Cold weather has come around again, and with it come the viruses that cause cold and flu. But respiratory complaints aren’t the only health problems you have to watch out for at this time of year. Cold weather brings a number of other health concerns ranging from heart attack and stroke to frostbite, hypothermia, and vitamin D deficiency.
Fortunately, many winter health problems can be prevented, and even when they can’t, you can still be prepared. Let’s take a look at some of the health problems you need to be on the lookout for this winter.
Stroke and Heart Attack
The winter heart attack brought on by shoveling snow is so common, it’s a cliché. It’s true that the winter months bring with them a 53 percent increase in heart attacks and other problems related to atherosclerosis, like stroke, but it’s not overexertion alone that’s the culprit.
Cold temperatures case your arteries to constrict. If atherosclerosis has already narrowed your arteries, then this further constriction just makes the situation that much worse. Not only does it force your heart to work harder and harder in order to pump blood through your even narrower arteries, but the constriction can knock pieces of arterial plaque lose from your artery walls. That causes blood clots to form, leading to increased risk of heart attack or stroke that the winter months are known for.
The mercury doesn’t need to fall that much to make a difference. According to British researchers, a decrease of just two degrees Fahrenheit in a single day can add up to a two percent increase in the number of heart attacks over the two weeks following that day. The researchers, who compared temperature records with 84,000 hospital admissions over a three-year period, found that hospitals in England and Wales treated around 200 more heart attacks per day when the temperature was colder.
And the older you get, the more vulnerable you are to weather-related heart attack and stroke. That’s because age makes it increasingly hard for your body to self-regulate your temperature. So if you’re older than age 50, or have a history of heart attacks or atherosclerosis, ask your doctor about using a medication like Lovenox or Plavix to prevent blood clots during the winter months. You can also prevent winter heart attacks and strokes by staying in when it’s extremely cold, sleeping a little later than usual, dressing warmly when you go out, and taking it easy with any New Year’s exercise resolutions.
Hypothermia and Frostbite
Frostbite occurs when cold winter temperatures freeze areas of your skin and underlying tissues. It’s common in the extremities and in places that are typically exposed to the winter air, like your nose, cheeks, fingers, chin, ears, or toes.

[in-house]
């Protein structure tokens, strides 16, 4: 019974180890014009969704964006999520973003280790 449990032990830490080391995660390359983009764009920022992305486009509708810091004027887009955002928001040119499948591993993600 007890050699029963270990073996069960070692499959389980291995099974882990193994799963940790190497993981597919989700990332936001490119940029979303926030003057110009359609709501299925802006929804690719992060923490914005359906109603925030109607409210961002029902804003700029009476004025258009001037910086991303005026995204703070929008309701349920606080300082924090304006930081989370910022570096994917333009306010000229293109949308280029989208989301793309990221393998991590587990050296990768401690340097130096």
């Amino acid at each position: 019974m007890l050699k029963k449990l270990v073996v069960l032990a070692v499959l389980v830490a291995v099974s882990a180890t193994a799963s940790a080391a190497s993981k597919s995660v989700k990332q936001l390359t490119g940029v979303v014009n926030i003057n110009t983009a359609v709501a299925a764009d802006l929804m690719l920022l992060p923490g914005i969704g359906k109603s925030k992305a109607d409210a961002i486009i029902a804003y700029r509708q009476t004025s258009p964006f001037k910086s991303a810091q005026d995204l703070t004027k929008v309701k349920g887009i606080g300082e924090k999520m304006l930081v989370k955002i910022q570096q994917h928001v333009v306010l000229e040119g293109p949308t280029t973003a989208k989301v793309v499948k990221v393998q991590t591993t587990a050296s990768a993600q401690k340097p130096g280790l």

The initial symptoms of frostbite include numbness and discoloration of the skin that can range from red to blotchy white, bluish-white, or grayish-yellow. Frostbite will initially be painful, but as the damage becomes more severe, numbness sets in. When allowed to go too far, frostbite can cause permanent damage and even require amputation.
If you experience mild frostbite symptoms, warm the area up by soaking it in lukewarm water until it the area ceases to be painful and feels warm again. If the area turns black or blisters when lukewarm water is applied, seek emergency medical attention.
Hypothermia is another winter danger that can be life-threatening. It happens when your internal body temperature drops below 95 degrees, usually due to over-exposure to cold temperatures. While hypothermia is possible anytime temperatures are low enough to cause body temperature to drop below 95 degrees, it’s most common in winter, when temperatures regularly drop below 45 degrees.
Alcohol consumption raises your risk of hypothermia, because it can give you the illusion of feeling warm even though your body temperature may be dropping dangerously. Elderly people and babies are also at an increased risk of hypothermia, because their bodies are not as efficient at temperature regulation. Hypothermia is a medical emergency; know the early symptoms of hypothermia so you can get medical attention as soon as possible after symptoms set it. If you wait, you may quickly become incapable of getting yourself help.
Vitamin D Deficiency
It’s easy to develop a vitamin D deficiency during winter because there’s so little sunlight and many people try to avoid going outdoors during the colder months anyway. But your body needs vitamin D for proper muscle function, bone health, cardiovascular support, brain health, and more. According to U.S. News & World Report, people who live further north than the city of Atlanta can’t get enough wintertime sun to produce adequate vitamin D no matter how hard they try, because the UVB rays responsible for vitamin D production don’t penetrate the atmosphere at those latitudes during the winter. You may want to consider taking a vitamin D supplement during the winter if you live in the northern part of the country, especially if you don’t get out much during the summer.
Winter time is here again, and the cold weather brings its own set of health problems to watch out for. Educate yourself about wintertime health hazards, and how to prevent them, so you and your family can enjoy all that winter has to offer, while still staying safe.